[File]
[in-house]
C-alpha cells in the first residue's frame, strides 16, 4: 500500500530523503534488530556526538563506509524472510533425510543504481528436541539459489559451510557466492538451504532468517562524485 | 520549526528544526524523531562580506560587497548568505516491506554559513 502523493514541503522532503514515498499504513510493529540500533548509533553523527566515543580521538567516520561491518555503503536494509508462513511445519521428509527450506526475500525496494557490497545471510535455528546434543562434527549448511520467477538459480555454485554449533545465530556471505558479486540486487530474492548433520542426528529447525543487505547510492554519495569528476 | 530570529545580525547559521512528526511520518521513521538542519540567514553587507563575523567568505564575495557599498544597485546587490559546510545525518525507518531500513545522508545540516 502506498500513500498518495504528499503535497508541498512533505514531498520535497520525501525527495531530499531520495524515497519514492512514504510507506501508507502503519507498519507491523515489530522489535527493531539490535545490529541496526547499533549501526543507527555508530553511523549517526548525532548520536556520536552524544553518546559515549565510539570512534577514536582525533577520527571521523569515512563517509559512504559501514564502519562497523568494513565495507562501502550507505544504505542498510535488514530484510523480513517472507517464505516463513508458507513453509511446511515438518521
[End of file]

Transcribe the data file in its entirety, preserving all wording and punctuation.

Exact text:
[in-house]
C-alpha cells in the first residue's frame, strides 16, 4: 500500500530523503534488530556526538563506509524472510533425510543504481528436541539459489559451510557466492538451504532468517562524485 | 520549526528544526524523531562580506560587497548568505516491506554559513 502523493514541503522532503514515498499504513510493529540500533548509533553523527566515543580521538567516520561491518555503503536494509508462513511445519521428509527450506526475500525496494557490497545471510535455528546434543562434527549448511520467477538459480555454485554449533545465530556471505558479486540486487530474492548433520542426528529447525543487505547510492554519495569528476 | 530570529545580525547559521512528526511520518521513521538542519540567514553587507563575523567568505564575495557599498544597485546587490559546510545525518525507518531500513545522508545540516 502506498500513500498518495504528499503535497508541498512533505514531498520535497520525501525527495531530499531520495524515497519514492512514504510507506501508507502503519507498519507491523515489530522489535527493531539490535545490529541496526547499533549501526543507527555508530553511523549517526548525532548520536556520536552524544553518546559515549565510539570512534577514536582525533577520527571521523569515512563517509559512504559501514564502519562497523568494513565495507562501502550507505544504505542498510535488514530484510523480513517472507517464505516463513508458507513453509511446511515438518521